Rosario Ponzio epitomizes the golden era of Italian television--the period between 1979 and 1989 when Silvio Berlusconi's private TV channels dominated the Italian and international markets and when publicaster RAI had executives of the caliber of Carlo Fuscagni (RAI-i), Giampaolo Sodano (RAI-2), and Giuseppe Rossini (RAI-3) running the TV channels.
It was also a time when Berlusconi could count on the talents of Carlo Freccero, Roberto Giovalli, and Giorgio Gori to helm his TV channels.
And a time when RAI/ITC co-productions dominated ratings charts in the U.S. with such miniseries as NBC's Jesus of Nazareth (1977). The Lorimar/RAI co-production Christopher Columbus saw similar success when it aired on CBS in 1985.
That was the period in which Italy's MIFED (the world's first film-TV trade show created by Michele Guido Franci) was still considered the most important international film-TV market, and when RAI's Prix Italia attracted top-level TV executives from around the world. (It wasn't until later, in 1995, that Sodano would launch RAI's Cartoons on The Bay, an animation TV festival.)
It was also a time when Renato Pachetti ran RAI Corp. in New York City, Los Angeles, Toronto, and Montevideo, Uruguay--heading a U.S. operation larger than that of the BBC--and managed to have 10 major RAI miniseries co-productions broadcast on every U.S. TV network.
Ponzio, who started in the entertainment business at an early age, worked in every aspect of television, including the music side and the production and distribution side (with Lew Grade's ITC). He also started his own independent distribution company (WTA), and worked for Lorimar and Warner Bros.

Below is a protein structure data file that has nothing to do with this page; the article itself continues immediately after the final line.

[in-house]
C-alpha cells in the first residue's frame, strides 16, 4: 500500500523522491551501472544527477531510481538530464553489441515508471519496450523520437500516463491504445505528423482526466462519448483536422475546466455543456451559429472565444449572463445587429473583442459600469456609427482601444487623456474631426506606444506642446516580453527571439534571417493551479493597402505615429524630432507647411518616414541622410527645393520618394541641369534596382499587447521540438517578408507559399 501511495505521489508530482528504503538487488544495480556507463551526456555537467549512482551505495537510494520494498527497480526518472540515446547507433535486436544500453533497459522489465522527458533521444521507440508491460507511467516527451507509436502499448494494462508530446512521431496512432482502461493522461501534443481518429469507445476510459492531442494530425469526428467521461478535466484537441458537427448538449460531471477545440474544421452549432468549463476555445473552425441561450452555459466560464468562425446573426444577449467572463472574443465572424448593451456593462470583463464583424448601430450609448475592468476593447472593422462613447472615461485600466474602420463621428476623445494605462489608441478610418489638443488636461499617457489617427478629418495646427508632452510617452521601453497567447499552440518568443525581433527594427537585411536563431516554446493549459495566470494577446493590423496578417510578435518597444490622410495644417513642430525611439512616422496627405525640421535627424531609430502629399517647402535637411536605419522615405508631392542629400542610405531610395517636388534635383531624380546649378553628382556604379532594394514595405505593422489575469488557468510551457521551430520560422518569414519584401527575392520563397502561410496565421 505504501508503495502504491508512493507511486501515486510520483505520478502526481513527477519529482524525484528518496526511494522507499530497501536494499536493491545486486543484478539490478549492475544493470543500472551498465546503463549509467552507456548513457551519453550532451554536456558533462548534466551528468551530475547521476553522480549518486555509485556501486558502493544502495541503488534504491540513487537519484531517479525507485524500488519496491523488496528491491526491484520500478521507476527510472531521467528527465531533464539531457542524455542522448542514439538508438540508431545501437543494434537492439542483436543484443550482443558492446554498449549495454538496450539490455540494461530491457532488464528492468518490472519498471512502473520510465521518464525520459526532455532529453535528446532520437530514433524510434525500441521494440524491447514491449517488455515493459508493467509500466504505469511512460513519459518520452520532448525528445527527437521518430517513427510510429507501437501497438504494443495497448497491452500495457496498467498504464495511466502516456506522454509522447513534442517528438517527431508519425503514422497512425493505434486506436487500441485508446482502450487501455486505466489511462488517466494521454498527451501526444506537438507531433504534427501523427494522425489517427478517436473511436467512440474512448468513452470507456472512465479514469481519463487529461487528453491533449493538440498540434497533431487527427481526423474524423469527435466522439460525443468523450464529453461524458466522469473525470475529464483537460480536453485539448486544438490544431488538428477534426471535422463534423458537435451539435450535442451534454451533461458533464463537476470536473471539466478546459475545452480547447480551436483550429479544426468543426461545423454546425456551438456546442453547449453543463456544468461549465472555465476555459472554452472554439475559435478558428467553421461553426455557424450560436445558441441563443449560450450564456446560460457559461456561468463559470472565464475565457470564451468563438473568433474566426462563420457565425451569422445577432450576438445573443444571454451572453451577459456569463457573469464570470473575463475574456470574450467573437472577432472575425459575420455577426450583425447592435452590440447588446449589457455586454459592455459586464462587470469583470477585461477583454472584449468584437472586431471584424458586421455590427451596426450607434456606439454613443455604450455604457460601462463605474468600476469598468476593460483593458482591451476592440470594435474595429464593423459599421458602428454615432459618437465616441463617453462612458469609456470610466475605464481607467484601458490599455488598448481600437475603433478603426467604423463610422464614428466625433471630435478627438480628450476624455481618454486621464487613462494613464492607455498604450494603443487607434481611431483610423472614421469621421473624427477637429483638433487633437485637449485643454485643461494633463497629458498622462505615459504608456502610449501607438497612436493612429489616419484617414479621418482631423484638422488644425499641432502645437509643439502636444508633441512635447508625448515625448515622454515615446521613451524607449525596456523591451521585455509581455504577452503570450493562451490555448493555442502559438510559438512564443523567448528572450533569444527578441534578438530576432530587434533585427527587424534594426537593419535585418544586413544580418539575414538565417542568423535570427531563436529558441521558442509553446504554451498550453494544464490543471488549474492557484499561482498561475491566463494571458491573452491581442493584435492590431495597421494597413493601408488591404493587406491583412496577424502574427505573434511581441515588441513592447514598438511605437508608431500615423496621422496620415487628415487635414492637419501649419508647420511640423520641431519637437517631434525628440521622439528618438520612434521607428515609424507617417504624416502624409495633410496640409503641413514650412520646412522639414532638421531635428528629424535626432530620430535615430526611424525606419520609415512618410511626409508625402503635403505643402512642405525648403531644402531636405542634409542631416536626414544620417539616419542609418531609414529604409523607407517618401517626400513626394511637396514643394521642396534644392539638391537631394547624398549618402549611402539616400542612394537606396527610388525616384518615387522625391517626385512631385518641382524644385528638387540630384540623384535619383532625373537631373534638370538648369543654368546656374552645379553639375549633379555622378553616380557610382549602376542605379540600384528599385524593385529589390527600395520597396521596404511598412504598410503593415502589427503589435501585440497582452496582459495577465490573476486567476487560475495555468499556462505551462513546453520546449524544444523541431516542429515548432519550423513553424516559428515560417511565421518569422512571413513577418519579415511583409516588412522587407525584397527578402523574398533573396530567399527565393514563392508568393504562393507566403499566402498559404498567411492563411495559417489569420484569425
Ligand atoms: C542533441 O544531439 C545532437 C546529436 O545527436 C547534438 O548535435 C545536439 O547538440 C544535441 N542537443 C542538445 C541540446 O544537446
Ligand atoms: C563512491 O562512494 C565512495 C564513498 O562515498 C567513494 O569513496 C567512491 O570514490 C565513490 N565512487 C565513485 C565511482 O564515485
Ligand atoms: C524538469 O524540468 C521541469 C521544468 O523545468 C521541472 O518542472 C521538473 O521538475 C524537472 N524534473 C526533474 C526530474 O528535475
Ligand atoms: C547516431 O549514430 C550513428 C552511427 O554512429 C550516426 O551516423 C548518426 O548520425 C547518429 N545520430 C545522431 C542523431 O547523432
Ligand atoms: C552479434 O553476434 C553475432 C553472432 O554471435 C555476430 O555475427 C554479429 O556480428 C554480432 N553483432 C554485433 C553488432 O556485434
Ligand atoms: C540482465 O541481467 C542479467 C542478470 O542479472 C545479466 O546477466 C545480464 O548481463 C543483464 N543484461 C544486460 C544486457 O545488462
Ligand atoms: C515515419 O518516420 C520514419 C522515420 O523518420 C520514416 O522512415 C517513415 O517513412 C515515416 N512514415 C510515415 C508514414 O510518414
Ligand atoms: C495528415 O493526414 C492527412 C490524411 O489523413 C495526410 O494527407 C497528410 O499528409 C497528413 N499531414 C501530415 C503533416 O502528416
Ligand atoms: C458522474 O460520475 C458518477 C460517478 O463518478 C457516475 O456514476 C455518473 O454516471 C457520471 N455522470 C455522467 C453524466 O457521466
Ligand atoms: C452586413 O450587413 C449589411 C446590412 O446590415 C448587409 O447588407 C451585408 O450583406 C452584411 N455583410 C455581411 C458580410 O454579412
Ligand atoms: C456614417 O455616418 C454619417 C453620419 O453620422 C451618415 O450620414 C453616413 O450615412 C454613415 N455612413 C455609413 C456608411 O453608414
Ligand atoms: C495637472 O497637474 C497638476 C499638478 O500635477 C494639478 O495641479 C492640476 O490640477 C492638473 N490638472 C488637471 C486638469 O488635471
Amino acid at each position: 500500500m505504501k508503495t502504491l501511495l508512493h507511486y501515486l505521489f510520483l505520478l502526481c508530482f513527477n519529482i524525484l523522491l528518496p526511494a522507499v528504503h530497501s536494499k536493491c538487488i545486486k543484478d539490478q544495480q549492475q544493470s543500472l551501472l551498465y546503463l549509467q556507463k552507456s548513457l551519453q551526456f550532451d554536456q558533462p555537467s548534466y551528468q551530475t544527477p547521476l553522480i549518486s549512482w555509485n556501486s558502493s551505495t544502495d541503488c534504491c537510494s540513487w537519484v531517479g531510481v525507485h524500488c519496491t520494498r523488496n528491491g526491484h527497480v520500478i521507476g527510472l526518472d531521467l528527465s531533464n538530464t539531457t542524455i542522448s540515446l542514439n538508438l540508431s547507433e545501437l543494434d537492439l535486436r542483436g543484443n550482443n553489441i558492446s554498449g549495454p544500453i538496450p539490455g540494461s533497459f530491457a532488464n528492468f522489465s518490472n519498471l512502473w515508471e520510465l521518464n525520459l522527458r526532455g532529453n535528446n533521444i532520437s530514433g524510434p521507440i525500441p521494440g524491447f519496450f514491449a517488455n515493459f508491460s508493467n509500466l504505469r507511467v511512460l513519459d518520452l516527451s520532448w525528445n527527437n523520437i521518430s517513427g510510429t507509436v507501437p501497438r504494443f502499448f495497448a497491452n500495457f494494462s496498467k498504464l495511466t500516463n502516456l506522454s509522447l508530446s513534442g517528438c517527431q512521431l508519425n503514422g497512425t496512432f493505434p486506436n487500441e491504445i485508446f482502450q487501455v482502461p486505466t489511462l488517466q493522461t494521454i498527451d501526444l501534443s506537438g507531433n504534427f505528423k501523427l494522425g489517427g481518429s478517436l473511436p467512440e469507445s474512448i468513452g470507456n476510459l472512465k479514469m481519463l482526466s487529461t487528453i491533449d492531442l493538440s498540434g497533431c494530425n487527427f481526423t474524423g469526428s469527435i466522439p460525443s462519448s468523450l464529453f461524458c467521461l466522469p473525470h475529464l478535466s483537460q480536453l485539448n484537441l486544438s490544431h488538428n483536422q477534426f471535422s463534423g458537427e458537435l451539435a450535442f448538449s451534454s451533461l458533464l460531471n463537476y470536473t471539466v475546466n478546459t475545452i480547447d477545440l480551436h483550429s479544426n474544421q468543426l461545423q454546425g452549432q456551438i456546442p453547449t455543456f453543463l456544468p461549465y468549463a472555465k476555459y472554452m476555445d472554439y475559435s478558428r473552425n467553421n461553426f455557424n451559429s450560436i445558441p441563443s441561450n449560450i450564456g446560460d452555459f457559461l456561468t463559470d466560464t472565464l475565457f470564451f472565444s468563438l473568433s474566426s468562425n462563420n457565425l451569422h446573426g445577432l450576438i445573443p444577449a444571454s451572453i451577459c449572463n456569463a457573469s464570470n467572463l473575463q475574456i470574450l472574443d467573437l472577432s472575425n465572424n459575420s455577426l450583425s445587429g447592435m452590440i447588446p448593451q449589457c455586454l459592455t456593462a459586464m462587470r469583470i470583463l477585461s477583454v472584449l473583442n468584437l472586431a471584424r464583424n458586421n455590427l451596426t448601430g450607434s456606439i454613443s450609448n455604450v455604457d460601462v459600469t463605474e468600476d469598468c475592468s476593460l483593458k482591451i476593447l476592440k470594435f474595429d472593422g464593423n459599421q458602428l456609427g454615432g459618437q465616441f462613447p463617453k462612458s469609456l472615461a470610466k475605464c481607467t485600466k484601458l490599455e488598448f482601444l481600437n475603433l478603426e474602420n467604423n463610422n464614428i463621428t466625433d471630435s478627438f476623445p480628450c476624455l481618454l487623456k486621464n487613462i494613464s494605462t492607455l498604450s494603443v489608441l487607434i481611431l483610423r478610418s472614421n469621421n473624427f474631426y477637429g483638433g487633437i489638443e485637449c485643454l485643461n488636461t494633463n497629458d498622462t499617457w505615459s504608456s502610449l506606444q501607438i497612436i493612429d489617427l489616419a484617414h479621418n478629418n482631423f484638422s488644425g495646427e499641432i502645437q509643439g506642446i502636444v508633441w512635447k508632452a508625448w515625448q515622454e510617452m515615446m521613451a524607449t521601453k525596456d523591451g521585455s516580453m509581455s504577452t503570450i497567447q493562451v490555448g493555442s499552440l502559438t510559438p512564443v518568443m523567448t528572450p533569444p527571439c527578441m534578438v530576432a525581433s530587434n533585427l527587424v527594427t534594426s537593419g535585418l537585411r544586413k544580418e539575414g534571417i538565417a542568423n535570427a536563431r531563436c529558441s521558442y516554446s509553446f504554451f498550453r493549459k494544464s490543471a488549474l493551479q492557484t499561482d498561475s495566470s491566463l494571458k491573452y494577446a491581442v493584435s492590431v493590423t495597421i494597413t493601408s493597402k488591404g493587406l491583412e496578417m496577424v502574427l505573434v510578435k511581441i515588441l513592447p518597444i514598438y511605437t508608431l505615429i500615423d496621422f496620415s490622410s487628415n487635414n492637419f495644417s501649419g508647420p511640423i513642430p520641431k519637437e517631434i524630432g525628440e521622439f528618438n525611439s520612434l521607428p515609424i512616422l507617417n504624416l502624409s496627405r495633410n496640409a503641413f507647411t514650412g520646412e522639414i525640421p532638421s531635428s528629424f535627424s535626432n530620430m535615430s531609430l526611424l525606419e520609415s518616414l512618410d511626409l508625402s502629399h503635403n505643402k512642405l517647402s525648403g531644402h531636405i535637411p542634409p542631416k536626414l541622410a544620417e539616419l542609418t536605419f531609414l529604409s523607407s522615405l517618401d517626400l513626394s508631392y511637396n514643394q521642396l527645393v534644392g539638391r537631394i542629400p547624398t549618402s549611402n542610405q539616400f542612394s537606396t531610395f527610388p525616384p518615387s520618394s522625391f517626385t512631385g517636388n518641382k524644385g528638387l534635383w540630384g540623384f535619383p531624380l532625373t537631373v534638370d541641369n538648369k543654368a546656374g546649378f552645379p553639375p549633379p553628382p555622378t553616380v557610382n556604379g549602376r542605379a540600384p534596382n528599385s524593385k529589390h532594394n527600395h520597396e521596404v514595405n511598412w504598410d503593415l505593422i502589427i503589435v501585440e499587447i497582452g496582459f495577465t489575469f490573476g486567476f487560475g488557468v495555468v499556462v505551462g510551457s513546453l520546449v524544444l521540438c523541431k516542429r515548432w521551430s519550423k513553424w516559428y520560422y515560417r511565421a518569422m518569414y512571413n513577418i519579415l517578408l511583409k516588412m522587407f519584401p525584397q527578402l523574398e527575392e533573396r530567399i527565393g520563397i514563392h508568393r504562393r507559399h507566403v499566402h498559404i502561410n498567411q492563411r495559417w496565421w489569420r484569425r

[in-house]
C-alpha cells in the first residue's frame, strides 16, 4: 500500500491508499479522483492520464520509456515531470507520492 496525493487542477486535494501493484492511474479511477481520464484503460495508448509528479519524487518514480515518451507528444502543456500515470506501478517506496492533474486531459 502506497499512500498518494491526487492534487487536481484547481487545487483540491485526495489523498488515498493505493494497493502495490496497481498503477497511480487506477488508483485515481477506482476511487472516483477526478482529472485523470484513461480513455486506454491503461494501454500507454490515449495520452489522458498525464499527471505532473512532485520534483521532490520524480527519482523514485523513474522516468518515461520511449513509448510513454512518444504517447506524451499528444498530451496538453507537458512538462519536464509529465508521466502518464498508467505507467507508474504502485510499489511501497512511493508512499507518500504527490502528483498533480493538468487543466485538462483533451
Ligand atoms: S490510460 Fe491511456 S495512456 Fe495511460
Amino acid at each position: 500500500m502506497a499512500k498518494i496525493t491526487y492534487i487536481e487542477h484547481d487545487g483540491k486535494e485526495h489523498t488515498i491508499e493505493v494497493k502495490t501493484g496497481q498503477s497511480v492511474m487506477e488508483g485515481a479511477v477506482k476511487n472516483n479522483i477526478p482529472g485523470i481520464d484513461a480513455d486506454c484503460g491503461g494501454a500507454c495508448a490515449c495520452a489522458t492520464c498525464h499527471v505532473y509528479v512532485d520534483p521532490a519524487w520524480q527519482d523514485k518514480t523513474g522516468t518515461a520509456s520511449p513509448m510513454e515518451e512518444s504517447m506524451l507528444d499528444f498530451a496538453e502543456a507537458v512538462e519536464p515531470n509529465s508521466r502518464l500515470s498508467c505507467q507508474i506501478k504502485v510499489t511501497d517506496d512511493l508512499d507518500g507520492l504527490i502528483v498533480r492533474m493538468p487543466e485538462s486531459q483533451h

Ponzio's career flourished when Berlusconi first launched private television networks in Italy (and in Europe) in the late 1970s, but it also encountered a stumbling block when Berlusconi became Italy's Prime Minister for the second time in 2001, and his major clients--the previously competing RAI and Mediaset--began being referred to as Raiset.
Ponzio retired from the television business in 2008. Just three years later RAI Corp. closed its doors, in effect declaring the end of what was left of the golden era of Italian television.
Ponzio described his entrance into show business during a lunch with a VideoAge reporter in Rome last summer. "In 1962, at 19 years old, I stopped playing the drums in a semi-professional band and for the next 10 years I worked for various record labels as a record producer and publisher."
But, explained Stefania Leodori-Barreau, who worked for Ponzio for 10 years at the Rome office of Warner Bros., "Ponzio's first vocation wasn't music, but football (soccer). Unfortunately, a knee injury prevented him from professionally joining Roma Football Team, so he joined a band, instead."
Ponzio explained that it was while he was playing drums for that band that he began working for a music publisher whose function was primarily to collect copyright fees on behalf of foreign record labels. In 1965, he attended his first trade show, MIDEM, which focused on music rights. His first TV market was MIP-TV in 1974.
The publishing company where Ponzio worked also represented Italian pop singer Little Tony, whose independent PR agent was Francesco De Crescenzo, a gregarious and flamboyant character. During a visit to London in 1971, De Crescenzo had the fortune to meet Lew Grade, who ran ITC and was once considered one of the U.K.'s most celebrated film and...